Saturday, November 19, 2011

Sigrid Undset in Four Pages

Today, while wasting time on social networks, I discovered that there is a Tweeter, alias Marcel Proust (@prousttweet), who is translating Proust's entire 7-volume novel, Remembrance of Things Past, into “a series of spontaneous daily tweets.” This is cool.

For one thing, it will save me the trouble of finishing Remembrance, all 3000± pages of it. I’ve tried, three times.

For another, it suggests a parallel project, to boil down the 7-volume work of Sigrid Undset over which I am currently obsessing: Kristin Lavransdatter (3 vols) and The Master of Hestviken (4 vols).

But Undset has already done it.

There is a passage near the beginning of In the Wilderness, third of the volumes in The Master of Hestviken, that sums up so much of what’s beautiful and magical in Undset’s writing. Let me set it up for you.

Olav Audunsson is a sinner plagued by guilt. No big spoilers here: In the first two volumes, The Axe and The Snake Pit, Olav has murdered two men for love. Now his love is dead, and he is left with the memory of his sin. So he undertakes a geographic cure, leaving his troubles at home in Hestviken and setting off on a trading voyage to London. Here, early one morning, he attends Mass at a church still under construction by the historically new Dominican order. (Master is set in the late 13th century, less than a century after St. Dominic’s death.)

At this Mass in London, Olav, the sinner, last seen mired in The Snake Pit, experiences an extraordinary grace. Oddly, the Mass, with its “sacred body of our Lord, wrapt in the humble garment of the bread,” triggers memory in very much the way a madeleine triggers memory in Proust’s hero, Marcel.

Olav’s memory begins to wake up under the influence of the Latin liturgy, which “had a somewhat different sound from that of Norwegians, but not so much so that he could not recognize the passages proper to the saint of the day.” Today, we may think of the Latin Mass as old-fashioned and even, to our uncultured ears, mind-numbing. But for Olav, in the 13th century, it was a universal language he could recognize anywhere—and it was a language with an edge to it, capable of piercing his heart:

Gladium—Olav had always thought that word sounded so finely. And he saw that it could not be otherwise: when God Himself descended into the world of men and appeared as a man among men, it had to be, not peace, but a sword. For God could not intend to be as a sorcerer who puts man’s will to sleep; He must needs come with a war-cry: for or against Me! God’s peace—that must be like the peace that comes when the raging of the storm is past and the fight has been fought out—as indeed Saint John the Evangelist had seen in his visions . . .

As the Mass continues in London, Olav remembers “his mornings in the church at Hamar” alongside his wonderfully named friend Asbjörn All-fat. It was so cold in the Norse church, “he could see the priest’s breath as white vapour against the red flames of the two candles on the altar.” He remembers his heart being “filled to the brim with a deep, solemn joy,” he recalls feeling “safely in harbour—after his long, rough voyage through the tempest of his own and other men’s uncurbed passions.” Then comes a remarkable metaphor of memory, in which Olav thinks of his heart as a tarn, or mountain pool:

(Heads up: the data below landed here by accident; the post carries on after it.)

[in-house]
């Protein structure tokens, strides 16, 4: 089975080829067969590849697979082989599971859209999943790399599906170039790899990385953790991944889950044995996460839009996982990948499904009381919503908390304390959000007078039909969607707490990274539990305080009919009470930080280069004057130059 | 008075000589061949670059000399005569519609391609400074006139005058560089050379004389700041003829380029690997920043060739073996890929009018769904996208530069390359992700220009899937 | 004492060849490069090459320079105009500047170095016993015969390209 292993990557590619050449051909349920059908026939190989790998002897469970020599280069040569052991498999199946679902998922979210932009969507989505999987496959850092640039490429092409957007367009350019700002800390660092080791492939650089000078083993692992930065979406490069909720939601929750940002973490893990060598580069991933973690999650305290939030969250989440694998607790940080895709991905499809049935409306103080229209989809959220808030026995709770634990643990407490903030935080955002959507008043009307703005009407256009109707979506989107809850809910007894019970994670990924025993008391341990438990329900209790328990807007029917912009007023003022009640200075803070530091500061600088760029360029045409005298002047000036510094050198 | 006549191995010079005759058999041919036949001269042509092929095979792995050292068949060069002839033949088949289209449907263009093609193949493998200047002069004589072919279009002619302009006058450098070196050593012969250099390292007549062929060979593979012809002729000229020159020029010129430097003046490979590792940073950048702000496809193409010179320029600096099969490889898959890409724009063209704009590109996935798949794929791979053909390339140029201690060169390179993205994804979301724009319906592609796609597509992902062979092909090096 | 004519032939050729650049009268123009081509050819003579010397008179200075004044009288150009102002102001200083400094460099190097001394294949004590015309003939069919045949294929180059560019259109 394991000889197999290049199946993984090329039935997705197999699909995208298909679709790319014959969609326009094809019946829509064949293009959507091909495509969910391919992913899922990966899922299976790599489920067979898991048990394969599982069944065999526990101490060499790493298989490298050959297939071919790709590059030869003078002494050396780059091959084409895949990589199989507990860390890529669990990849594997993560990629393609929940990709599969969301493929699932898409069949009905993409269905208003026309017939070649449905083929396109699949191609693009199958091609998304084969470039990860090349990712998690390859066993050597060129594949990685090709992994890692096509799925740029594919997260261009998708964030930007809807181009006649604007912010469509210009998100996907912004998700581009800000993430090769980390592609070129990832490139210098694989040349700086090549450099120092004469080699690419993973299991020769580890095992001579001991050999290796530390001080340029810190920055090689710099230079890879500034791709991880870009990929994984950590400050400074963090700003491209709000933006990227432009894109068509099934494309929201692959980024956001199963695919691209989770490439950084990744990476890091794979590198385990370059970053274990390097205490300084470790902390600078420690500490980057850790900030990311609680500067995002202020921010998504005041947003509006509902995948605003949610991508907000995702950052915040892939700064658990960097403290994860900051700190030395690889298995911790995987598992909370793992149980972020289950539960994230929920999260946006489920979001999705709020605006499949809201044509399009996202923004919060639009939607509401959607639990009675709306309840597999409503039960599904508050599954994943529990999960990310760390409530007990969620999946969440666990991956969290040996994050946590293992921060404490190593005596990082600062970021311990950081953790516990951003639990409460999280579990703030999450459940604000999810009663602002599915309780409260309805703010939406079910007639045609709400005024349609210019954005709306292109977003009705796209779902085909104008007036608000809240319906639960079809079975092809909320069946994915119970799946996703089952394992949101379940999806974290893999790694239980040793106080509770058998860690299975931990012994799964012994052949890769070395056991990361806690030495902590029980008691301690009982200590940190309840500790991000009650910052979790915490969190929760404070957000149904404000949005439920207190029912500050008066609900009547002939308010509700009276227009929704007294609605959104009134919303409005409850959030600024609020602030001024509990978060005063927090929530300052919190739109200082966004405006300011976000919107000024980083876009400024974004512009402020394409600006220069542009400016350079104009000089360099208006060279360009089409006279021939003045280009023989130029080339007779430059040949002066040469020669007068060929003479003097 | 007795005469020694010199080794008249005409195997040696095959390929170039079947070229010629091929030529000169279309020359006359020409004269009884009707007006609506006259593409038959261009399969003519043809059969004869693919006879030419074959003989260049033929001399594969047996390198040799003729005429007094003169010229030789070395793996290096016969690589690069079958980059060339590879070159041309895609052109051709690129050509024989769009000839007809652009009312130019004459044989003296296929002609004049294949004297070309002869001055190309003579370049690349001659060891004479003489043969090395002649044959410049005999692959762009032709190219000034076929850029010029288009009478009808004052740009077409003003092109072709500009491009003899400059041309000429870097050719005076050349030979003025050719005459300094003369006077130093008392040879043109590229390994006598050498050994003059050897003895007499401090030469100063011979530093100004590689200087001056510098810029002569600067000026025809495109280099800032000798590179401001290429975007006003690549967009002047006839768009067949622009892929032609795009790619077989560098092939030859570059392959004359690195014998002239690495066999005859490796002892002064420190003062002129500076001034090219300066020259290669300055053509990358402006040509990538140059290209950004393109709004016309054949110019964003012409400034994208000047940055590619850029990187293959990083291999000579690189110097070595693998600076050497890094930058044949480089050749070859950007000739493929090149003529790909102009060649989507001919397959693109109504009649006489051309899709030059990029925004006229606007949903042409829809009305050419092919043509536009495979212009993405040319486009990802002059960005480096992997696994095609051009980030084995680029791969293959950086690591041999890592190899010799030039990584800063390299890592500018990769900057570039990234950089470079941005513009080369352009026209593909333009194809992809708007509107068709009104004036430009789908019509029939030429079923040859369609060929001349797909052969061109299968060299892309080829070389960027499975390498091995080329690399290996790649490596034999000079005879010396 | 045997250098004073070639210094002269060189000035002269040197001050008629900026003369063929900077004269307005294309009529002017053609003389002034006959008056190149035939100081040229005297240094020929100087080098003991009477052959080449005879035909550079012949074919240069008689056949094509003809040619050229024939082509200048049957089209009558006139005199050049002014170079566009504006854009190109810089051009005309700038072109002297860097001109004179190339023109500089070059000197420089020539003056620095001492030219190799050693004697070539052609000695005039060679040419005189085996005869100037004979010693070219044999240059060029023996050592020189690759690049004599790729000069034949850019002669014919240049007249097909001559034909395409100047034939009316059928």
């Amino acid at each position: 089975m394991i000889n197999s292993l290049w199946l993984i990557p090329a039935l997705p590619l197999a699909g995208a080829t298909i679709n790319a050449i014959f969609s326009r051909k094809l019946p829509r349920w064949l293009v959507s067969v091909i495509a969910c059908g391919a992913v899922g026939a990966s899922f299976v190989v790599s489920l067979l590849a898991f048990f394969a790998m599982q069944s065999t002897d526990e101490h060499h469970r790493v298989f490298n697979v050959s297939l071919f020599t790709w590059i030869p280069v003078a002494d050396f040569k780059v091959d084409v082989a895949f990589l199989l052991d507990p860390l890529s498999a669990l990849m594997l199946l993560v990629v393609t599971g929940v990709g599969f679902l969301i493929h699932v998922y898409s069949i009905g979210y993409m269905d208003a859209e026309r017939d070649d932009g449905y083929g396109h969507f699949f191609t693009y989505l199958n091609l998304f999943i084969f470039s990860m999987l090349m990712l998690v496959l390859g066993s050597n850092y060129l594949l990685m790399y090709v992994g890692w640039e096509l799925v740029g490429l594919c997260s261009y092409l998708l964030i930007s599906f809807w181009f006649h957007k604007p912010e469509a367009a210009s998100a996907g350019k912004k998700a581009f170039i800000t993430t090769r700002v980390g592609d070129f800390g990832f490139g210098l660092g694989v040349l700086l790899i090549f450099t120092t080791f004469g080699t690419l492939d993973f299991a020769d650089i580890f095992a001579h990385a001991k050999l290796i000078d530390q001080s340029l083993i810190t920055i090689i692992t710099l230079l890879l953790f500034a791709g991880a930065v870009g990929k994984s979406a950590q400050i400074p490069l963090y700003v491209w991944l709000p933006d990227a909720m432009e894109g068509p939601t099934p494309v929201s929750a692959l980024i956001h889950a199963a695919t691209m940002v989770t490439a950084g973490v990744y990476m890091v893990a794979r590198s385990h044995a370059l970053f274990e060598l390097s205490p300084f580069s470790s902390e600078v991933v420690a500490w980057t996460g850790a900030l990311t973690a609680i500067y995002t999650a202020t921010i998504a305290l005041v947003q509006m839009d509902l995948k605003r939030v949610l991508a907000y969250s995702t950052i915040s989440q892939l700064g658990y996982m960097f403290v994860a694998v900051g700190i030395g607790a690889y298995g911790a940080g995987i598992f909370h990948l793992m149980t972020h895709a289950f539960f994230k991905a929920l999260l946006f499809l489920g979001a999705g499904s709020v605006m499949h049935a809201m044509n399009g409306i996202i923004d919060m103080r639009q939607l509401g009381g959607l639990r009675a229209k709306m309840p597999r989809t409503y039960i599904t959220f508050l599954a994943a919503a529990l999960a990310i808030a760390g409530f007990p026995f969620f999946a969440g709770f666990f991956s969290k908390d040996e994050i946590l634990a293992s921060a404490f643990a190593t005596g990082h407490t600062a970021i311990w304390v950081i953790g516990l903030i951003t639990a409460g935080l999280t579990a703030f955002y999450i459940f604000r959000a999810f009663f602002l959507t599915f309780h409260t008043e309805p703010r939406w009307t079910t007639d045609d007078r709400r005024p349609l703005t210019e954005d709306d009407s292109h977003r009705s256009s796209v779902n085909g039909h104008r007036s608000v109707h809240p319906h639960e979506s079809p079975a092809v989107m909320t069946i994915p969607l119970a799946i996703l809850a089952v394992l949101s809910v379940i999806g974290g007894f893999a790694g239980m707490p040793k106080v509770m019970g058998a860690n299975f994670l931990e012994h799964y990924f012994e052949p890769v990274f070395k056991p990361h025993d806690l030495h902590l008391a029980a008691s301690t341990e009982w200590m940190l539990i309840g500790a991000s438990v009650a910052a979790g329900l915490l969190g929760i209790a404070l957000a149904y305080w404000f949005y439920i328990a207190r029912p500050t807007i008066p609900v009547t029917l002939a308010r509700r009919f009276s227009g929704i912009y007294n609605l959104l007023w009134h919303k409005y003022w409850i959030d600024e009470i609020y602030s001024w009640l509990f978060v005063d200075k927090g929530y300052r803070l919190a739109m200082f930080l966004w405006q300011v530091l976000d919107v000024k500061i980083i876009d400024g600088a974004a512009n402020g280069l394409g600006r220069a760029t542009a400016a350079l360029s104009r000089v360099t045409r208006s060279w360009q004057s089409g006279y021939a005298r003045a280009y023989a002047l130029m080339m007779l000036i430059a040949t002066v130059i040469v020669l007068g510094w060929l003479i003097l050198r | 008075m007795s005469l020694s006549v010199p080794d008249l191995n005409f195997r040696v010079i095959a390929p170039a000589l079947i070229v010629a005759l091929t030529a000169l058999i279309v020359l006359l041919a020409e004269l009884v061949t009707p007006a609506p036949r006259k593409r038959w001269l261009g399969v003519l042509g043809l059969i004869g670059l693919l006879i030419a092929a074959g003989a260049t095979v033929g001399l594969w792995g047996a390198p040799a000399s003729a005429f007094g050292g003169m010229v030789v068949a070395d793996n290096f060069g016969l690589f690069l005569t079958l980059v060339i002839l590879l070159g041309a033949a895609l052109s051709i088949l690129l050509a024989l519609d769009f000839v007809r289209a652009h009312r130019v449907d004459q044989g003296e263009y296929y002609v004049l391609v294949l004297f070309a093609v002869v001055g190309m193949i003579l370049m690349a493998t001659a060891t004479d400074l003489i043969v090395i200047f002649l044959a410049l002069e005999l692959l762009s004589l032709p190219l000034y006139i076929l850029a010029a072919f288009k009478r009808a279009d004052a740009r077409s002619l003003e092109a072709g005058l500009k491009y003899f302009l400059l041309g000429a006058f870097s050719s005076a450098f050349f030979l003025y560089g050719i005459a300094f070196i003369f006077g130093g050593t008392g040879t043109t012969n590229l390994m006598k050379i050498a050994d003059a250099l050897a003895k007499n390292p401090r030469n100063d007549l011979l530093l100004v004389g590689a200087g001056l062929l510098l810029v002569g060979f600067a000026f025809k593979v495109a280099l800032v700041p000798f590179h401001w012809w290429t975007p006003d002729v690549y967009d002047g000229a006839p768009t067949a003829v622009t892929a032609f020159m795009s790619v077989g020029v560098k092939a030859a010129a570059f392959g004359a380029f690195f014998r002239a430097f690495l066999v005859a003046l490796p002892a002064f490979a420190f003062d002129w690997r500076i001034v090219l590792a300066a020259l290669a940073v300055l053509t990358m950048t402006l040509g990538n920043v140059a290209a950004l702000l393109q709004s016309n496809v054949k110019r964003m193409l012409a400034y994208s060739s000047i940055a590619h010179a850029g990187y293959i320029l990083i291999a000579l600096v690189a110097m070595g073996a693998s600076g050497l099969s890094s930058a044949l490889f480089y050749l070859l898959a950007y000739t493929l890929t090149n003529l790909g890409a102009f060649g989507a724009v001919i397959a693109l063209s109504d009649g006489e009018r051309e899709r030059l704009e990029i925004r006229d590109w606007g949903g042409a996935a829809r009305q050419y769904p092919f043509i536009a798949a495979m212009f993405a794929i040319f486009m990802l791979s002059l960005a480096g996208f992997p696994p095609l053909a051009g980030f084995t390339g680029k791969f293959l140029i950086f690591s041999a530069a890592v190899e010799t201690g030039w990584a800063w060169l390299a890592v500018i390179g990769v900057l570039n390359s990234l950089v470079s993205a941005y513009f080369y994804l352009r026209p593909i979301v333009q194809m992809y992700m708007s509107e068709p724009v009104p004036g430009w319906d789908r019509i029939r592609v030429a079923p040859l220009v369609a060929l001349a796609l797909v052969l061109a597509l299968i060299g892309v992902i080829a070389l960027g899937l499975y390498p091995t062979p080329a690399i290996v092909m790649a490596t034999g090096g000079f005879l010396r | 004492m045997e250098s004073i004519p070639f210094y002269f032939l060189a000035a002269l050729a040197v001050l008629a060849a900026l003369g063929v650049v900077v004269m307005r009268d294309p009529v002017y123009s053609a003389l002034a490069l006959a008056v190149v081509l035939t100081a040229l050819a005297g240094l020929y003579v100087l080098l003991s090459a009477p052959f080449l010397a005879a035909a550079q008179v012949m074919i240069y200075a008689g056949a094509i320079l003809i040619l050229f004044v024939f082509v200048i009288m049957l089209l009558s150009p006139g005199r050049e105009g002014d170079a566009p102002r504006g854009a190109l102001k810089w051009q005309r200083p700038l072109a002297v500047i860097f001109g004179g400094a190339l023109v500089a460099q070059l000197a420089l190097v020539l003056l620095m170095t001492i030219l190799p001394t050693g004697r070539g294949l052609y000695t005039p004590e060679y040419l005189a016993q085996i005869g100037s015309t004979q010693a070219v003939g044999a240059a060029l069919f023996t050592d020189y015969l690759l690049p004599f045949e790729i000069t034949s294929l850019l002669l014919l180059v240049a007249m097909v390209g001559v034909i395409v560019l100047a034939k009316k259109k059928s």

His heart was surely as turbid as the tarn north in the woods, when on the melting of the snows all the grey and rapid streams had emptied themselves into it. And no sooner had it cleared a little after the flood than the spruce forest round its banks came out and powdered the brown bog-water with yellow. But here at the foot of the altar he felt the Spirit of God as a cleansing wind—the mawkish pollen was blown away: once more his life would be bright and open as the tarn, reflecting the sheer blue and the sun and the clouds on their passage across the sky.

That was long ago, however, and Olav is aware of his age and of the way he has become encrusted by sin and guilt. He thinks:

“Lord, Lord—’tis long ago! I am no more a young man. But even in autumn, when the ice has already begun to form around the rocks, and the tarn is choked with withered reeds and green scum—even then Thou canst send a wind that breaks up the half-formed ice and sweeps the surface clean so that it lies still and bright and blue for a while—before winter comes and imprisons it in ice.”

These thoughts were scarcely formed, but the images haunted Olav as he knelt with bowed head and a corner of his cloak held up before his face. Everything was present to his memory, nothing would he attempt to deny. Nevertheless he was calm, full of confidence. 

Now the sacrament—

Now the little mass bell rang; the priest bowed low over the altar table, kneeling. Now he rose again, holding aloft in his hands the sacred body of our Lord, wrapt in the humble garment of the bread.

Olav looked up and worshipped: “My Lord and my God!”

Whether he would or would not, never could his heart cease to love God, he now knew. . . . 

This last sentence is awkwardly translated. I read Whether he would or not to mean Whether he willed it or not, whether he made the conscious intention or wish or not. But the point is clear and beautiful as the tarn blown clean by the breath of God:

No matter how deep a hole of sin and guilt we have dug for ourselves, the Father is always ready to welcome us at His table, and our heart itself can never stop loving Him.

Here in four short pages is everything that moves me about Sigrid Undset’s novels: the evocation of Christian life in another era; the poetic descriptions of nature, especially as metaphors for the movements of the human heart; and the unflagging nostalgia of man for God, no matter how far from Home the man has traveled.

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